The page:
Australian cricket’s governing body said they are satisfied with security ahead of their Champions Trophy match with Bangladesh on Monday in light of the attack that left seven dead and dozens injured in London.
The Australians — who postponed a Test series in Bangladesh in 2015 because of a possible security risk — take on the Bangladeshis at The Oval cricket ground which is close to London Bridge, one of the two sites where the attacks took place.
The final of the prestigious One-Day International tournament is also due to be played at The Oval on June 18th.
Cricket Australia were among many sporting bodies and teams to offer their condolences to the victims of the three assailants who smashed a van into pedestrians on London Bridge before attacking revellers in a popular nightlife hub with knives, in the third deadly terror attack in Britain since March.
“As with the rest of the world, the Australian team is shocked and saddened at the events that have occurred in London overnight and our thoughts are with those directly involved and their loved ones,” said a Cricket Australia spokesman in a statement.
“The team, support staff and travelling contingent have been accounted for. Our security team is working closely with the ICC and LOC (Local Organising Committee) to ensure the safety and security of our players and support staff is paramount.
“At this stage, we are comfortable with the level of security being provided to us and will continue to monitor the situation.”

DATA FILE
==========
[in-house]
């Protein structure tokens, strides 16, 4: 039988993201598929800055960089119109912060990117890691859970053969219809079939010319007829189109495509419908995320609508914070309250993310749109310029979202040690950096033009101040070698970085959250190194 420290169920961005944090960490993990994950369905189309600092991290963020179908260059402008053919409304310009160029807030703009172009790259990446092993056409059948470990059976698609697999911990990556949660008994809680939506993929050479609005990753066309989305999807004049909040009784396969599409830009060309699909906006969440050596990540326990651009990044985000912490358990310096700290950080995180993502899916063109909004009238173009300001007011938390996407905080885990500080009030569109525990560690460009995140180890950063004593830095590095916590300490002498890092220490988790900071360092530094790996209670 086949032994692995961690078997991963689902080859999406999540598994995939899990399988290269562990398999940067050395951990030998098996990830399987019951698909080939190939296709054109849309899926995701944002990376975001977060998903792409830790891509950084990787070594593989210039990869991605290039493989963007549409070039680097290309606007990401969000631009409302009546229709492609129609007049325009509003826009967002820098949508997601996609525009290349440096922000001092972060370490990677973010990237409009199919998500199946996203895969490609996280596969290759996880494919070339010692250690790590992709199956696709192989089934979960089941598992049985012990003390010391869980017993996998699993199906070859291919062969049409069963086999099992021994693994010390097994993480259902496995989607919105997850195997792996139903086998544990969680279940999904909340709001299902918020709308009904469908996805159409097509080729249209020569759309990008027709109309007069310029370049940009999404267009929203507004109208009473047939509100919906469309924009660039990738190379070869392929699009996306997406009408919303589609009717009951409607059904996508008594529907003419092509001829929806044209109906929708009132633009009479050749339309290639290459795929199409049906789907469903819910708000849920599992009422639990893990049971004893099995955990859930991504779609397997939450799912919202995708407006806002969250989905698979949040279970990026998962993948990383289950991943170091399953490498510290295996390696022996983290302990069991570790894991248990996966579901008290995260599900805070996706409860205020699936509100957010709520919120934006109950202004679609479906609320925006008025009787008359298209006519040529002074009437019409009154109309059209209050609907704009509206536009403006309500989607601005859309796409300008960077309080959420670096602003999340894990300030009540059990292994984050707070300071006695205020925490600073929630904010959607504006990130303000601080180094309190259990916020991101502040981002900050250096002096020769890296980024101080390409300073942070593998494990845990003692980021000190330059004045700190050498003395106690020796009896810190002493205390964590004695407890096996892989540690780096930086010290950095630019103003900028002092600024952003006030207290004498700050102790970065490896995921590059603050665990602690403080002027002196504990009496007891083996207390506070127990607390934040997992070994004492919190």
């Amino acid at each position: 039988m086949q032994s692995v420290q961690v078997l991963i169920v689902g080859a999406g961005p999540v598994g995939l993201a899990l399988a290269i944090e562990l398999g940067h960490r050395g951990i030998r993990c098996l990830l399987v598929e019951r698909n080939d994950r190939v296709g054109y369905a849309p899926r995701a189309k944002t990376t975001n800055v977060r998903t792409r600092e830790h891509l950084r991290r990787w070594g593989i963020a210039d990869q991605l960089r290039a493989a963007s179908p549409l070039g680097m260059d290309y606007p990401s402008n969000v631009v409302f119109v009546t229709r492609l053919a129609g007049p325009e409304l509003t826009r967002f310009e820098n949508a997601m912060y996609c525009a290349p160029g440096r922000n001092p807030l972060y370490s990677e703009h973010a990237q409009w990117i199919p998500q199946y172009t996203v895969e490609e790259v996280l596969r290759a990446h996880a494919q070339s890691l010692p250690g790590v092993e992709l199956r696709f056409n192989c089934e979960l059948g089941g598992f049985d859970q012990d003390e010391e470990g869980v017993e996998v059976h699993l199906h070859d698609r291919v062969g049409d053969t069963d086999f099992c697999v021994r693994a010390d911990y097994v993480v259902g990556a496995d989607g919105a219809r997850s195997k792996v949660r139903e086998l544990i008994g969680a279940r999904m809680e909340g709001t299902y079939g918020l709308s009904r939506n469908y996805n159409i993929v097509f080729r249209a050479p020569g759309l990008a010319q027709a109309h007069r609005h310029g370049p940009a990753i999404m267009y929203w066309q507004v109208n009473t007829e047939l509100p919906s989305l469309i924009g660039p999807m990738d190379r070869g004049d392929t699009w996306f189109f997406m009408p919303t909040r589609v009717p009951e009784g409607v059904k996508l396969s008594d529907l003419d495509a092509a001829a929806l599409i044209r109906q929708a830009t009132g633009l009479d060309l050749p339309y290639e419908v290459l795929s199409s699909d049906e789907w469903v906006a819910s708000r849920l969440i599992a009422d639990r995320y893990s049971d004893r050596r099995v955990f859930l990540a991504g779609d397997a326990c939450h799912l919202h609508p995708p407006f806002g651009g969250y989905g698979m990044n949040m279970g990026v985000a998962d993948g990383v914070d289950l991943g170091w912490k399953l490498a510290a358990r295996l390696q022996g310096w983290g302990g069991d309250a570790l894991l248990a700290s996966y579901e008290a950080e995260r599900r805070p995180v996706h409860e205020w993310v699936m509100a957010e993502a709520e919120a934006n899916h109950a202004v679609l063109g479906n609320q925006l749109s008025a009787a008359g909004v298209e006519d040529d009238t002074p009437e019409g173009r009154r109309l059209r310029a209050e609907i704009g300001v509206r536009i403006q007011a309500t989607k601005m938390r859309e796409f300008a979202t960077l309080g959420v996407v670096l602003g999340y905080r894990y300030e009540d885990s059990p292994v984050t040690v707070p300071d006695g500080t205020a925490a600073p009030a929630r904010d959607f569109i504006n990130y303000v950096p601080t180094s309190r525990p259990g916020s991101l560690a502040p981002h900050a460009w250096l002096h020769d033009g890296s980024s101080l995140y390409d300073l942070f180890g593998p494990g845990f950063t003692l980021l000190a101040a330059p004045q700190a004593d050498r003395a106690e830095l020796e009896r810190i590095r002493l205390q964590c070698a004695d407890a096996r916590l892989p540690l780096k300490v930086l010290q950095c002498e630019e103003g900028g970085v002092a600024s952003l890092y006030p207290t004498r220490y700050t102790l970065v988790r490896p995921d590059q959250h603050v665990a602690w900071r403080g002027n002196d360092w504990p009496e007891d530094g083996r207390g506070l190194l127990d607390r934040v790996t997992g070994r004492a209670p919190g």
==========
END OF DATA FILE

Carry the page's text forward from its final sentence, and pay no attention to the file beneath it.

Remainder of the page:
Security concerns also meant Australia didn’t take part in the under-19 World Cup, which was successfully hosted by Bangladesh in early 2016.
The England and Wales Cricket Board (ECB) — the governing body of cricket in England and Wales — tweeted their condolences.
“Our thoughts go to all of those affected by last night’s shocking events in London along with our admiration for those supporting them,” they tweeted.
– ‘Our thoughts are with #London’ –
A plethora of London-based football clubs also tweeted their condolences with Premier League champions Chelsea differing from the traditional ‘our thoughts are with’ by simply stating ‘London (with the icon of a red heart)’.
Recently promoted second-tier side Millwall, who are based in south London not far from where the events took place, tweeted: “The thoughts of everyone at Millwall are with the people affected by last night’s heinous attack in London.”
The attacks drew a reaction from Spanish international footballer Sergio Ramos, who had just lifted the Champions League trophy after captaining Real Madrid to a 4-1 victory over Juventus.
“Our thoughts are with #London,” he tweeted.
There will be beefed up security in Manchester — which under a fortnight ago was subject to a suicide bombing at a pop concert that left 22 dead and dozens injured — later on Sunday for the testimonial for Manchester United’s veteran midfielder Michael Carrick.
The kick-off was brought forward by 90 minutes (1330GMT) to facilitate a concert — headlined by Ariana Grande whose show was the one subject to the bombing — in memory of the victims of the Manchester attack.
The victims and their families were also in the thoughts of the British and Irish Lions squad who are presently touring New Zealand for a three-Test series with the world champions.
“The guys have woken up to some news of some unfortunate events that happened in London,” said their captain Sam Warburton in a statement.
“I just wanted to wish those involved all the best wishes from the Lions players and management.
“Our thoughts are always with the people back home in Britain and Ireland. Our thoughts and deepest sympathies go out to the families and people involved in that incident.”
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